JAPANESE TOP Message from the Director Information Faculty list Research Cooperative Research Projects Entrance Exam Visitors Publication Job Vacancy INTERNSHIP PROGRAM Links Access HANDBOOK FOR INTERNATIONAL RESEARCHERS Map of Inuyama
TOPICS
BONOBO Chimpanzee "Ai" Crania photos Itani Jun'ichiro archives Open datasets for behavioral analysis Guidelines for Care and Use of Nonhuman Primates(pdf) Study material catalogue/database Guideline for field research of non-human primates 2019(pdf) Primate Genome DB

Primate Research Institute, Kyoto University
Inuyama, Aichi 484-8506, JAPAN
TEL. +81-568-63-0567
(Administrative Office)
FAX. +81-568-63-0085

Copyright (c)
Primate Research Institute,
Kyoto University All rights reserved.


Contact

Japanese

Generation of macrophages with altered viral sensitivity from genome-edited rhesus macaque iPSCs to model human disease
Iwamoto Y, Seki Y, Taya K, Tanaka M, Iriguchi S, Miyake Y, Nakayama EE, Miura T, Shioda T, Akari H, Takaori-Kondo A, Kaneko S
Abstract

Because of their close biological similarity to humans, non-human primate (NHP) models are very useful for the development of induced pluripotent stem cell (iPSC)-based cell and regenerative organ transplantation therapies. However, knowledge on the establishment, differentiation, and genetic modification of NHP-iPSCs, especially rhesus macaque iPSCs, is limited. We succeeded in establishing iPSCs from the peripheral blood of rhesus macaques (Rh-iPSCs) by combining the Yamanaka reprograming factors and two inhibitors (GSK-3 inhibitor [CHIR 99021] and MEK1/2 inhibitor [PD0325901]) and differentiated the cells into functional macrophages through hematopoietic progenitor cells. To confirm feasibility of the Rh-iPSC-derived macrophages as a platform for bioassays to model diseases, we knocked out TRIM5 gene in Rh-iPSCs by CRISPR-Cas9, which is a species-specific HIV resistance factor. TRIM5 knockout (KO) iPSCs had the same differentiation potential to macrophages as did Rh-iPSCs, but the differentiated macrophages showed a gain of sensitivity to HIV infection in vitro. Our reprogramming, gene editing, and differentiation protocols used to obtain Rh-iPSC-derived macrophages can be applied to other gene mutations, expanding the number of NHP gene therapy models.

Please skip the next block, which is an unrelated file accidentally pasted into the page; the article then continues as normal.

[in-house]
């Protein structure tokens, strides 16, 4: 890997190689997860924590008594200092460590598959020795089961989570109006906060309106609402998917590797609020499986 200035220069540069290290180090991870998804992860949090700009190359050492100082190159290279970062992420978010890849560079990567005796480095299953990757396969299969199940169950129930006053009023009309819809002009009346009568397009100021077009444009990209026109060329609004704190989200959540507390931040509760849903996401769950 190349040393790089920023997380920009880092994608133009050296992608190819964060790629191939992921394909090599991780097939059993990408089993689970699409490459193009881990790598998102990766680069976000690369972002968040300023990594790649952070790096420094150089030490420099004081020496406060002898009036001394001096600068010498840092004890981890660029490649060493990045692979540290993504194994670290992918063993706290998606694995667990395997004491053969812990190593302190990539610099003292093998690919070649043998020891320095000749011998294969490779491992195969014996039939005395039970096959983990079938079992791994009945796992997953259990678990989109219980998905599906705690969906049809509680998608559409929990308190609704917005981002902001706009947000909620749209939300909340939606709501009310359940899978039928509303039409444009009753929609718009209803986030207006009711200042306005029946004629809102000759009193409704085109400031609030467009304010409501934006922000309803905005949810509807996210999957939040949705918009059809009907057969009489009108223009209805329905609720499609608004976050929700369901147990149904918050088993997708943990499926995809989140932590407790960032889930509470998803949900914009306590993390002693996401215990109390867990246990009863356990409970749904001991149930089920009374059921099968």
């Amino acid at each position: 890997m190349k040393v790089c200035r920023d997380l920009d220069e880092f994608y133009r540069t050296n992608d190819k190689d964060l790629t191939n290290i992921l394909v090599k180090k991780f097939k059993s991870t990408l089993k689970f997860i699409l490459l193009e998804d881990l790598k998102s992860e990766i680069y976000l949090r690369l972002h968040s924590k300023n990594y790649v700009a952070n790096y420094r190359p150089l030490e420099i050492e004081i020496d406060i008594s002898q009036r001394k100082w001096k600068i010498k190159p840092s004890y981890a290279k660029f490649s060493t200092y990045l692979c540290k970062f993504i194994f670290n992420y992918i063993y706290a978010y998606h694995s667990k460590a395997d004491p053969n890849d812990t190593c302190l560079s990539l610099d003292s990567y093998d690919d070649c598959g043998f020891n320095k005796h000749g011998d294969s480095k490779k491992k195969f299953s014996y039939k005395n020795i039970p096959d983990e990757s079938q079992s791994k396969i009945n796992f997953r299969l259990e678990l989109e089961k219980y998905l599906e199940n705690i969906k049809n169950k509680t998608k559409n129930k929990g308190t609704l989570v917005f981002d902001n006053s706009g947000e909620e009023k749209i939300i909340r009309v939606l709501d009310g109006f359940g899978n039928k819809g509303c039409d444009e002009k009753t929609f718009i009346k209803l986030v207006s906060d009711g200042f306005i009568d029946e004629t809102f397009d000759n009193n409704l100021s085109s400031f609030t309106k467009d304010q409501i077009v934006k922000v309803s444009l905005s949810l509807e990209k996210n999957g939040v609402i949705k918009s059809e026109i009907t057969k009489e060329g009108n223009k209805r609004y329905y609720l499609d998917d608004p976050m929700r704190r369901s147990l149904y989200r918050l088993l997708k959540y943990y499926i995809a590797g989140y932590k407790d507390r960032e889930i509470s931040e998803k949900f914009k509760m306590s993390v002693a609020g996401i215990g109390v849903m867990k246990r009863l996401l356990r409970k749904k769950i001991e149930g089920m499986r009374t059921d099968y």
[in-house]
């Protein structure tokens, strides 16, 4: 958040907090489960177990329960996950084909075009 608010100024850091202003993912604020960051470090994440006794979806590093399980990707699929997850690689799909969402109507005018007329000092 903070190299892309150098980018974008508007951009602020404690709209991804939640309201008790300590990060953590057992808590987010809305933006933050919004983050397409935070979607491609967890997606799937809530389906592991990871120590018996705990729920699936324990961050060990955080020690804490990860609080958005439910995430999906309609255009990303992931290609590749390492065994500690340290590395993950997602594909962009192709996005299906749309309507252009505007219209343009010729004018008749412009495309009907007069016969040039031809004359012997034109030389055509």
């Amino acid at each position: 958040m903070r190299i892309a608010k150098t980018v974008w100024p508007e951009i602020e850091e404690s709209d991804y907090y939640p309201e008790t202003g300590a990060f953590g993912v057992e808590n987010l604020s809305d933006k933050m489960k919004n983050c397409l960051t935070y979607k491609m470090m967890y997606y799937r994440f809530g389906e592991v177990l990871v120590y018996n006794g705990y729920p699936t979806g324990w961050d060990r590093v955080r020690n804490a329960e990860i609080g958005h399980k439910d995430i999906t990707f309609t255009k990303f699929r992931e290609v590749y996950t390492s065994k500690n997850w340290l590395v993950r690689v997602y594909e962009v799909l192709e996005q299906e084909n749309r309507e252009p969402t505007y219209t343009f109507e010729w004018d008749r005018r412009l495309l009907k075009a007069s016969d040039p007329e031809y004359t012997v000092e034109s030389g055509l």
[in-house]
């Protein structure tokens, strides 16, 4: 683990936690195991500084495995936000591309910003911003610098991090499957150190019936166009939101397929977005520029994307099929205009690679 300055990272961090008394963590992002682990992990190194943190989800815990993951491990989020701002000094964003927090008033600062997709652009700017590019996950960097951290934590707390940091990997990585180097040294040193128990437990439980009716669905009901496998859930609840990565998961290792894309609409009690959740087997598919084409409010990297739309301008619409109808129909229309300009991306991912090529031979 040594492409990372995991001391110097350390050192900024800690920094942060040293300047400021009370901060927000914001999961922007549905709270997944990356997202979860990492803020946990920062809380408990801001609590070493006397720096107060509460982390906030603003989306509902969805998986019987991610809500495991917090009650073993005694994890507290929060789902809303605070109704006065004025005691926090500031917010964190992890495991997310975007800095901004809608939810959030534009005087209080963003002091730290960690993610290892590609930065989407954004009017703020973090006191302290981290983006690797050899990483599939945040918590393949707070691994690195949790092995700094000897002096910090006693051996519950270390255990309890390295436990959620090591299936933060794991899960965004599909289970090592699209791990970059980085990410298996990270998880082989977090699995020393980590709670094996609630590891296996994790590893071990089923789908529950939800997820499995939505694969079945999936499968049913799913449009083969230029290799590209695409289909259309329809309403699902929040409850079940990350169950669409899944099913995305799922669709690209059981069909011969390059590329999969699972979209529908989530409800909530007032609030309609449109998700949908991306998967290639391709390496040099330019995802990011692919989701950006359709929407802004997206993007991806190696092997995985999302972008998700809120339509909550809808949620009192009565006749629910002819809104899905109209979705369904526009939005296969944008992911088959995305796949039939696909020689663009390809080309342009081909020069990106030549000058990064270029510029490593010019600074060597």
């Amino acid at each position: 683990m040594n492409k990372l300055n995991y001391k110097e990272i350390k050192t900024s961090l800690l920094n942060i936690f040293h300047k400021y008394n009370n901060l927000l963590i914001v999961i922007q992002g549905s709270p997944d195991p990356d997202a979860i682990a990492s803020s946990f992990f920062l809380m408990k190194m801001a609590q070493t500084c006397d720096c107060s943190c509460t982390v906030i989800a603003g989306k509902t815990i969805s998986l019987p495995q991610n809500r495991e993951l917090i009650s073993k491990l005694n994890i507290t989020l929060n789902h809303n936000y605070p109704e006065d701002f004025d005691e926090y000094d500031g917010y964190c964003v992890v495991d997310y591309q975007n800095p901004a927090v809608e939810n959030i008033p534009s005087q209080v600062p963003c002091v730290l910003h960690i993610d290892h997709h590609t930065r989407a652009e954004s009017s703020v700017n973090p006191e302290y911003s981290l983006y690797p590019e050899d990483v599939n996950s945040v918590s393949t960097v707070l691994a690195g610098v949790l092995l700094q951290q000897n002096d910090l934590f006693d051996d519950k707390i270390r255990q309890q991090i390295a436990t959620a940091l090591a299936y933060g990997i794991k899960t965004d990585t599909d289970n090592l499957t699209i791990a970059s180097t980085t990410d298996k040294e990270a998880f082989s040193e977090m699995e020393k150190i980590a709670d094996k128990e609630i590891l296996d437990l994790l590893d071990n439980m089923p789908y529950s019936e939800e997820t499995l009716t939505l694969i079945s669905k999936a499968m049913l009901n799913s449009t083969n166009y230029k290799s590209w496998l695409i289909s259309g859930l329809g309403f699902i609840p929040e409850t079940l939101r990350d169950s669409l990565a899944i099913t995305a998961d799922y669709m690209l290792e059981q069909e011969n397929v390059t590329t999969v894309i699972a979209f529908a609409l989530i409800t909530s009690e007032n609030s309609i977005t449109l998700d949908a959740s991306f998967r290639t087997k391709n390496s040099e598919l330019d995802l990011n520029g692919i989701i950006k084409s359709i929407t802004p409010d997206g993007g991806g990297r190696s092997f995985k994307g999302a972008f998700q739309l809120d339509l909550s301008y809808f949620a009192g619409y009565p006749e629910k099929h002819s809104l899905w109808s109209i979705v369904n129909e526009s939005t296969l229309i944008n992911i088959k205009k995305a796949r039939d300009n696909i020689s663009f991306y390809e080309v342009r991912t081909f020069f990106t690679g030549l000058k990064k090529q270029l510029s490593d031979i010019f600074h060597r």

Differentiation of Rh-iPSCs into HPCs. (A) Schematic illustration showing Rh-iPSC differentiation to HPCs. (B) Phase contrast images of Sac differentiation on days 0, 4, 8, and 14. Scale bars, 200 mm. (C) Flow cytometric analysis of the HPC phenotypes 14 days after starting the differentiation. Upper panels, unstained cells; lower panels, stained cells. (D) Dot plots show the differentiation efficiency into CD34+ cells of three Rh-iPSC clones with or without BMP4. *p < 0.05; **p < 0.01. (E) Bar graph displaying the number of colony-forming units. Data are plotted as the mean ± SD of triplicate samples. The microscopic images show colony morphology (upper panels) and cytospins (lower panels). G, granulocytes; M, macrophages; GM, granulocytes/macrophages; E, erythroid. Scale bars, 100 mm (top) and 50 mm (bottom).
Bibliographic information
Molecular Therapy: Methods & Clinical Development 21, 262-273, 2021
DOI: https://doi.org/10.1016/j.omtm.2021.03.008.
2021/03/30 Primate Research Institute